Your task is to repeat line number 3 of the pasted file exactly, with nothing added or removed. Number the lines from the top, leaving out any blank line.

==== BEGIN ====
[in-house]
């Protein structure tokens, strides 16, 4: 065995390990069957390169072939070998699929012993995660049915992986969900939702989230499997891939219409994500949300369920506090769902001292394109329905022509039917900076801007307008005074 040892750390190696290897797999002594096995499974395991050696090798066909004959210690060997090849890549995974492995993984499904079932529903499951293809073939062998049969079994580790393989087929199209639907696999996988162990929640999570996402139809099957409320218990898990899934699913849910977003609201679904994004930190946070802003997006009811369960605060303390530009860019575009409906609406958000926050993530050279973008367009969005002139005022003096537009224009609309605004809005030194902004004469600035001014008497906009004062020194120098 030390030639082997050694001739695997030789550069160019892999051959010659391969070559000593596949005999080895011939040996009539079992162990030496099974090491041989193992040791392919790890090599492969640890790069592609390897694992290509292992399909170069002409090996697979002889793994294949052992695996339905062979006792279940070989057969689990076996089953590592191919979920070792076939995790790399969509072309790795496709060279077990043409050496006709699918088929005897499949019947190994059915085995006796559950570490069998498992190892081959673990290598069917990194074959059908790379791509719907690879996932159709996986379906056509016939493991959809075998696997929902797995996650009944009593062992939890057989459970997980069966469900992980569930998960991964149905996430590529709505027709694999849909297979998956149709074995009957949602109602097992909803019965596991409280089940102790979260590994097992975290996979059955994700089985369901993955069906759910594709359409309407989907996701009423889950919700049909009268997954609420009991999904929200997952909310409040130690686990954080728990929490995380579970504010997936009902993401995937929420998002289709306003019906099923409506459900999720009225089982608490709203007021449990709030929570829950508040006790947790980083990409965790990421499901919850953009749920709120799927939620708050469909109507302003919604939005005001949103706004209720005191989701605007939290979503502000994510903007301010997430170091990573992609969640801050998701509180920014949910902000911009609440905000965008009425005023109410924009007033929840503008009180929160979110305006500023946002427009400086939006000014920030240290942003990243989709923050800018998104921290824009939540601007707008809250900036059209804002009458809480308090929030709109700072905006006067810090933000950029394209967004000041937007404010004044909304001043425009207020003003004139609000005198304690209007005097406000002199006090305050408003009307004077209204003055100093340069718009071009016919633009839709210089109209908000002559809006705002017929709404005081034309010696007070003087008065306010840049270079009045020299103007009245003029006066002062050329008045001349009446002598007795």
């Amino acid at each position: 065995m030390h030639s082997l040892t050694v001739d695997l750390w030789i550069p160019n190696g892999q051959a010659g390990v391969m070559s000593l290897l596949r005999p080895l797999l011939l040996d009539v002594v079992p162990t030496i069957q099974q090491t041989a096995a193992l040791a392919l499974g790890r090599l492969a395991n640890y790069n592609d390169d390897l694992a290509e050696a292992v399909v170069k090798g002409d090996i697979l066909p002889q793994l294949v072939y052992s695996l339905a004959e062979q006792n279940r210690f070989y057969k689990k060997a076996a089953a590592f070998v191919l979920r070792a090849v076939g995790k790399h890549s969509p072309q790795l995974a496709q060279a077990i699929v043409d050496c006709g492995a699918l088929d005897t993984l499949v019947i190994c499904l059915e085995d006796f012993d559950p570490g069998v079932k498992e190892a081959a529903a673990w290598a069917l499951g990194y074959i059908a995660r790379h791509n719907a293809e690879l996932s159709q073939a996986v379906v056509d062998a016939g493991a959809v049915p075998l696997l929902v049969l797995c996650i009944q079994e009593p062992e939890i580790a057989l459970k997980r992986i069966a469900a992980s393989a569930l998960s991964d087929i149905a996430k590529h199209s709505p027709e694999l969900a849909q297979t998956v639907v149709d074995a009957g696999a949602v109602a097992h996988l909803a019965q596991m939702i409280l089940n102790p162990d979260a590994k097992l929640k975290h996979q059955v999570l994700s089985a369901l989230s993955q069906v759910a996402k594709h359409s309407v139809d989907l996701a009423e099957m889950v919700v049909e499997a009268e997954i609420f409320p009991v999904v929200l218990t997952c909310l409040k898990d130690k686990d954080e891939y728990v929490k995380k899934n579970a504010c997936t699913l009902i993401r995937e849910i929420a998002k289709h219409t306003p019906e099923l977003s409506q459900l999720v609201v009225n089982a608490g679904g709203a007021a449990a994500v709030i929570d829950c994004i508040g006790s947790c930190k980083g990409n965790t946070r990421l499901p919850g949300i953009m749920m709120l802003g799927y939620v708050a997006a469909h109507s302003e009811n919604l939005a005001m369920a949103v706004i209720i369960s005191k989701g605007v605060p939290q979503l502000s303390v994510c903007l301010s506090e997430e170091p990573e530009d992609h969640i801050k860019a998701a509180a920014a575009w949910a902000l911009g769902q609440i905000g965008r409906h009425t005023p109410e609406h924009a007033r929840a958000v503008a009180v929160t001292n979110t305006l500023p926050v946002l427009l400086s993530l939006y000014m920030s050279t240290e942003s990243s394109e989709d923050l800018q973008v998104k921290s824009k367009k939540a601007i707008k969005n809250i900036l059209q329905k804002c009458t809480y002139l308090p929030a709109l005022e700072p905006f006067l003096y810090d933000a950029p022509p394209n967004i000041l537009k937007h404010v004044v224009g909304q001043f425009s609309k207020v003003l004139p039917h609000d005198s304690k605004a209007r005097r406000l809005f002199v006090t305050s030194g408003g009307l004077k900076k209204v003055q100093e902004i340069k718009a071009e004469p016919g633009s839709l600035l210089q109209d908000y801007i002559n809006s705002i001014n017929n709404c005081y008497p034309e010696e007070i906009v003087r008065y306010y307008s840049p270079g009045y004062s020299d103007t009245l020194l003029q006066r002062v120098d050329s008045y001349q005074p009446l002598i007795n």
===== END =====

């Amino acid at each position: 065995m030390h030639s082997l040892t050694v001739d695997l750390w030789i550069p160019n190696g892999q051959a010659g390990v391969m070559s000593l290897l596949r005999p080895l797999l011939l040996d009539v002594v079992p162990t030496i069957q099974q090491t041989a096995a193992l040791a392919l499974g790890r090599l492969a395991n640890y790069n592609d390169d390897l694992a290509e050696a292992v399909v170069k090798g002409d090996i697979l066909p002889q793994l294949v072939y052992s695996l339905a004959e062979q006792n279940r210690f070989y057969k689990k060997a076996a089953a590592f070998v191919l979920r070792a090849v076939g995790k790399h890549s969509p072309q790795l995974a496709q060279a077990i699929v043409d050496c006709g492995a699918l088929d005897t993984l499949v019947i190994c499904l059915e085995d006796f012993d559950p570490g069998v079932k498992e190892a081959a529903a673990w290598a069917l499951g990194y074959i059908a995660r790379h791509n719907a293809e690879l996932s159709q073939a996986v379906v056509d062998a016939g493991a959809v049915p075998l696997l929902v049969l797995c996650i009944q079994e009593p062992e939890i580790a057989l459970k997980r992986i069966a469900a992980s393989a569930l998960s991964d087929i149905a996430k590529h199209s709505p027709e694999l969900a849909q297979t998956v639907v149709d074995a009957g696999a949602v109602a097992h996988l909803a019965q596991m939702i409280l089940n102790p162990d979260a590994k097992l929640k975290h996979q059955v999570l994700s089985a369901l989230s993955q069906v759910a996402k594709h359409s309407v139809d989907l996701a009423e099957m889950v919700v049909e499997a009268e997954i609420f409320p009991v999904v929200l218990t997952c909310l409040k898990d130690k686990d954080e891939y728990v929490k995380k899934n579970a504010c997936t699913l009902i993401r995937e849910i929420a998002k289709h219409t306003p019906e099923l977003s409506q459900l999720v609201v009225n089982a608490g679904g709203a007021a449990a994500v709030i929570d829950c994004i508040g006790s947790c930190k980083g990409n965790t946070r990421l499901p919850g949300i953009m749920m709120l802003g799927y939620v708050a997006a469909h109507s302003e009811n919604l939005a005001m369920a949103v706004i209720i369960s005191k989701g605007v605060p939290q979503l502000s303390v994510c903007l301010s506090e997430e170091p990573e530009d992609h969640i801050k860019a998701a509180a920014a575009w949910a902000l911009g769902q609440i905000g965008r409906h009425t005023p109410e609406h924009a007033r929840a958000v503008a009180v929160t001292n979110t305006l500023p926050v946002l427009l400086s993530l939006y000014m920030s050279t240290e942003s990243s394109e989709d923050l800018q973008v998104k921290s824009k367009k939540a601007i707008k969005n809250i900036l059209q329905k804002c009458t809480y002139l308090p929030a709109l005022e700072p905006f006067l003096y810090d933000a950029p022509p394209n967004i000041l537009k937007h404010v004044v224009g909304q001043f425009s609309k207020v003003l004139p039917h609000d005198s304690k605004a209007r005097r406000l809005f002199v006090t305050s030194g408003g009307l004077k900076k209204v003055q100093e902004i340069k718009a071009e004469p016919g633009s839709l600035l210089q109209d908000y801007i002559n809006s705002i001014n017929n709404c005081y008497p034309e010696e007070i906009v003087r008065y306010y307008s840049p270079g009045y004062s020299d103007t009245l020194l003029q006066r002062v120098d050329s008045y001349q005074p009446l002598i007795n």